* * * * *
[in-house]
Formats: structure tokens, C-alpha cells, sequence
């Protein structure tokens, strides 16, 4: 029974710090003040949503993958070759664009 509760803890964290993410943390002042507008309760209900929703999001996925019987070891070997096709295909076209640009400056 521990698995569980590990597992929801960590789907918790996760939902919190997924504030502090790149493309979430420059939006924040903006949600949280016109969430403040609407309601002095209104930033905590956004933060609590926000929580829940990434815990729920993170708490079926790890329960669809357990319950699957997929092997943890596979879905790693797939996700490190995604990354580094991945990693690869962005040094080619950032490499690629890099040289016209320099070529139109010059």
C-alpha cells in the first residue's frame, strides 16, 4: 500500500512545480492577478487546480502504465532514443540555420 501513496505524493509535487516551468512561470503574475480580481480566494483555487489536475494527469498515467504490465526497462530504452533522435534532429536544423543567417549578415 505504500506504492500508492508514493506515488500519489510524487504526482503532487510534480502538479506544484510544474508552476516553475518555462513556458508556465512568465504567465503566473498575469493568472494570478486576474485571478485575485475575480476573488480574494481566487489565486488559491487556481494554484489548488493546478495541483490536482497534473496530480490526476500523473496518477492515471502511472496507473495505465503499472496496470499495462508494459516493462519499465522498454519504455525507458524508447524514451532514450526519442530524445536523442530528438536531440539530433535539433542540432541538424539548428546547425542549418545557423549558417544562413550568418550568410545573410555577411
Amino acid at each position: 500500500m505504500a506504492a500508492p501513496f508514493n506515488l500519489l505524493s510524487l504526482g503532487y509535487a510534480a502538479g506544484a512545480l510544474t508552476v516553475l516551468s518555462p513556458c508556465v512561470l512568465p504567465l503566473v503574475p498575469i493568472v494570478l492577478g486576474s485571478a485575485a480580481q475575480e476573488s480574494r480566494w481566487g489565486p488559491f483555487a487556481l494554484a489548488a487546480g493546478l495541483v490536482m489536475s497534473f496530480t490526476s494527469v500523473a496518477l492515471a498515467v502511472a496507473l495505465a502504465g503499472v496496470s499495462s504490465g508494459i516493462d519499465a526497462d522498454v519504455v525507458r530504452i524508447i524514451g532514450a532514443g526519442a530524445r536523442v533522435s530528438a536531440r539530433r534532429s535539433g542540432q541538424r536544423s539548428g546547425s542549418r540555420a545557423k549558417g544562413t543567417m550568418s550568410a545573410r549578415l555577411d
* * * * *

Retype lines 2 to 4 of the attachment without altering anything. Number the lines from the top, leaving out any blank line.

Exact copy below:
Formats: structure tokens, C-alpha cells, sequence
């Protein structure tokens, strides 16, 4: 029974710090003040949503993958070759664009 509760803890964290993410943390002042507008309760209900929703999001996925019987070891070997096709295909076209640009400056 521990698995569980590990597992929801960590789907918790996760939902919190997924504030502090790149493309979430420059939006924040903006949600949280016109969430403040609407309601002095209104930033905590956004933060609590926000929580829940990434815990729920993170708490079926790890329960669809357990319950699957997929092997943890596979879905790693797939996700490190995604990354580094991945990693690869962005040094080619950032490499690629890099040289016209320099070529139109010059």
C-alpha cells in the first residue's frame, strides 16, 4: 500500500512545480492577478487546480502504465532514443540555420 501513496505524493509535487516551468512561470503574475480580481480566494483555487489536475494527469498515467504490465526497462530504452533522435534532429536544423543567417549578415 505504500506504492500508492508514493506515488500519489510524487504526482503532487510534480502538479506544484510544474508552476516553475518555462513556458508556465512568465504567465503566473498575469493568472494570478486576474485571478485575485475575480476573488480574494481566487489565486488559491487556481494554484489548488493546478495541483490536482497534473496530480490526476500523473496518477492515471502511472496507473495505465503499472496496470499495462508494459516493462519499465522498454519504455525507458524508447524514451532514450526519442530524445536523442530528438536531440539530433535539433542540432541538424539548428546547425542549418545557423549558417544562413550568418550568410545573410555577411